Fuse #8

Friday, May 12, 2006

Fighting For a Piece of the Pie

An interesting post on Read Roger (by Roger Sutton, editor of Horn Book) today got me to thinking. On the posting Roger was commenting on the recent New York Times Book Review list of the Best Work of American Fiction In the Last 25 Years. Roger acknowledged the inevitable why-aren't-there-any-children's-books-on-the-list debate before informing us that he hasn't read enough adult fiction in the last 25 years to judge where kiddie lit would fall. I'm totally with him on this one. However, he then goes on to say that the only book he could imagine on the top 20 American books list in the last 25 years would have to be Holes. Obviously His Dark Materials couldn't count because they're British. Holes is probably the best choice, I agree. Still, I can't help but think that there must have been SOMETHING written relatively recently that is considered a classic already. Worth pondering.

15 Comments:

At 11:39 AM , Anonymous Jill said...

The Giver?

 
At 11:39 AM , Blogger Kelly said...

Do you know what is so sad about this list (and you get to it in your post)...it's that it clearly shows British fiction has been far superior to American in the past 25 years.

I'm almost done listening to His Dark Materials and I'm reallys struck by how it is a real, true piece of literature in the largest sense. Like Tolstoy or Austen. It is truly great. I don't think we have an American equivalent at this historical moment.

 
At 11:52 AM , Blogger fusenumber8 said...

Oooh. Good call on "The Giver". As for an American equivalent of "His Dark Materials", I'm definitely coming up short. Lowry may be the closest thing we have to a classic writer.

 
At 1:05 PM , Anonymous Anonymous said...

One-Eyed Cat by Paula Fox

Not that often discussed but should be. She is a superb writer for both adults and children.

KT

 
At 1:46 PM , Blogger Jackie said...

I agree on The Giver, but also Speak. In the teen world, that's the pinnacle.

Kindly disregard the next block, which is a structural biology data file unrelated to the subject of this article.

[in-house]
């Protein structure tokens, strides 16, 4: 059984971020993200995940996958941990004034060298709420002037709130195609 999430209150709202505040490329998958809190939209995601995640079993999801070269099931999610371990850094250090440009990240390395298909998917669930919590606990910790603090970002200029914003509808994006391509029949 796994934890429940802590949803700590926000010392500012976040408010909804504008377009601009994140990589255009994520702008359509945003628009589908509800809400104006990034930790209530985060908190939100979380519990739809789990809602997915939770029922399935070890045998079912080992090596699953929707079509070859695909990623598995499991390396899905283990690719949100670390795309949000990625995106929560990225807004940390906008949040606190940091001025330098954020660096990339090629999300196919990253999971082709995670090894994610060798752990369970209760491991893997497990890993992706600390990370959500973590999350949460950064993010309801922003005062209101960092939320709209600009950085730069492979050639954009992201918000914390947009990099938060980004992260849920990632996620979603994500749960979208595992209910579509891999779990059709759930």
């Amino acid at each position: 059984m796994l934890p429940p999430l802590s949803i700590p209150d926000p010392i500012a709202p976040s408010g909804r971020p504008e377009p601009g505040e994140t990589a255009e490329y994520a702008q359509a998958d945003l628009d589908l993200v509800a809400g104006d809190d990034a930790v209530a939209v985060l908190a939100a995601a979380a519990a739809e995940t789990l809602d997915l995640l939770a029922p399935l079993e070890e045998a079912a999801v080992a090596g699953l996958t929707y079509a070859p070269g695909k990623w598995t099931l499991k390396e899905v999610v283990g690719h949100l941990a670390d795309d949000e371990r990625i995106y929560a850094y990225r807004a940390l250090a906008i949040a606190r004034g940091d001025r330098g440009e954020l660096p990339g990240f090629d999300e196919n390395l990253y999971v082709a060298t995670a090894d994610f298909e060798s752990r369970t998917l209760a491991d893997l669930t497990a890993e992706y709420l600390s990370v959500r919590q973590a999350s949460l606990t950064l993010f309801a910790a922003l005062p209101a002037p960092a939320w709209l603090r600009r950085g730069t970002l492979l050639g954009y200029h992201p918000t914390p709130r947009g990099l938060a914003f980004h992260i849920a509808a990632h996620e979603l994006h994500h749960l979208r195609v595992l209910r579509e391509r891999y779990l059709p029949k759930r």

At 2:19 PM , Blogger sally apokedak said...

How about Princess Academy, by Shannon Hale? I think that one's a gem.

 
At 2:40 PM , Anonymous Leila said...

For YA fiction, I vote for You Don't Know Me, by David Klass. That or M.T. Anderson's Feed. Juv, I'd have to go with The Giver.

 
At 3:06 PM , Blogger Michele said...

I'm a Brit. I'm coming up blank on good fantasy from American authors - British, yes (lots), Australian (Garth Nix springs to mind), but the nearest I can come to an American is Robin McKinley - and she married a Brit and lives over here now ! Sorry...

Oh I LIE ! Ursula Le Guin. Her fantasy for younger people is excellent...

 
At 5:51 PM , Blogger fusenumber8 said...

Ah, but "Wizard of Earthsea" didn't come out in the last 25 years. And you can't count Lloyd Alexander for the same danged reason. I hadn't considered the YA aspects of all this. Certainly "You Don't Know Me" and "Speak" would have to be contenders. I like "Feed" but it has futuristic slang that kinda turned me off. Plus I'm not sure how well it'll date. The most intriguing suggestion I heard here was "One-Eyed Cat". With a 1984 publication date it barely makes it under the wire. I HAVE to read that book.

 
At 6:35 PM , Blogger bookstore girl said...

What about Gary Paulsen? My favourite is 'Harris and Me,' but there's also 'Hatchet.' Or 'Because of Winn-Dixie.' I would also definitely support anything by Shannon Hale.

 
At 7:29 PM , Blogger Jackie said...

Doesn't like every middle school kid HAVE to read Hatchet? (I did) Isn't that a good marker for a classic?

 
At 9:12 PM , Blogger bookstore girl said...

Okay, I need to smack myself upside the head right now. Hello, Katherine Patterson!!! Problem solved.

 
At 1:53 AM , Blogger Michele said...

Um, Le Guin has written more Earthsea related books since "Wizard" that are still YA ! And there's also the newly published Gifts, which I would suggest is a stronger contender for the title of "classic".

I'd be inclined to agree with Because of Winn-Dixie, which is not fantasy, and which I love best of Kate DiCamillo's books.

 
At 12:24 PM , Anonymous Jenn said...

I'd say The Giver as well. Perhaps Sarah, Plain and Tall. Another by Lois Lowry could be Number the Stars.

I think 25 years is a bit too soon for determining "classics."

 
At 11:56 PM , Anonymous Jen Robinson said...

Not so original, but I have to cast my vote for The Giver, too. But I do agree with Kelly that the His Dark Materials books will be held up as (British) classics in the future. As will the blockbusters to end all blockbusters, the Harry Potter books.

 

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